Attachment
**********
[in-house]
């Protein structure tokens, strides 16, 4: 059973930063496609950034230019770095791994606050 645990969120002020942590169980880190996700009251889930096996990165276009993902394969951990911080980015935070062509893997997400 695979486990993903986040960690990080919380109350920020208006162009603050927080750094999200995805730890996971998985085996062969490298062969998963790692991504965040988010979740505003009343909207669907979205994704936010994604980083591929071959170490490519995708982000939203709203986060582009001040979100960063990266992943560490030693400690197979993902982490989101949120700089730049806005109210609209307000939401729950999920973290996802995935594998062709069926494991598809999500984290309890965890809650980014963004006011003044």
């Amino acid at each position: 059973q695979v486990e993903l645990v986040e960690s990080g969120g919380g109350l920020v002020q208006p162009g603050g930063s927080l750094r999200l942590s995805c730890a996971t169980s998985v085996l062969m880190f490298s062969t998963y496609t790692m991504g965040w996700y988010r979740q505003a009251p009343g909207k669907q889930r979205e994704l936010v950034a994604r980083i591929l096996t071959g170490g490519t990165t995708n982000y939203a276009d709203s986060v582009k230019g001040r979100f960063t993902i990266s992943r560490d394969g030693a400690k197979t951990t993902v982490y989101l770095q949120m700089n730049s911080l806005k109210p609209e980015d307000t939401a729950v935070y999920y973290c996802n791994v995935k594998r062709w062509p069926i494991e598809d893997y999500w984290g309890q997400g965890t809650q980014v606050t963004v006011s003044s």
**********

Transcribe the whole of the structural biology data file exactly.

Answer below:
[in-house]
């Protein structure tokens, strides 16, 4: 059973930063496609950034230019770095791994606050 645990969120002020942590169980880190996700009251889930096996990165276009993902394969951990911080980015935070062509893997997400 695979486990993903986040960690990080919380109350920020208006162009603050927080750094999200995805730890996971998985085996062969490298062969998963790692991504965040988010979740505003009343909207669907979205994704936010994604980083591929071959170490490519995708982000939203709203986060582009001040979100960063990266992943560490030693400690197979993902982490989101949120700089730049806005109210609209307000939401729950999920973290996802995935594998062709069926494991598809999500984290309890965890809650980014963004006011003044």
């Amino acid at each position: 059973q695979v486990e993903l645990v986040e960690s990080g969120g919380g109350l920020v002020q208006p162009g603050g930063s927080l750094r999200l942590s995805c730890a996971t169980s998985v085996l062969m880190f490298s062969t998963y496609t790692m991504g965040w996700y988010r979740q505003a009251p009343g909207k669907q889930r979205e994704l936010v950034a994604r980083i591929l096996t071959g170490g490519t990165t995708n982000y939203a276009d709203s986060v582009k230019g001040r979100f960063t993902i990266s992943r560490d394969g030693a400690k197979t951990t993902v982490y989101l770095q949120m700089n730049s911080l806005k109210p609209e980015d307000t939401a729950v935070y999920y973290c996802n791994v995935k594998r062709w062509p069926i494991e598809d893997y999500w984290g309890q997400g965890t809650q980014v606050t963004v006011s003044s």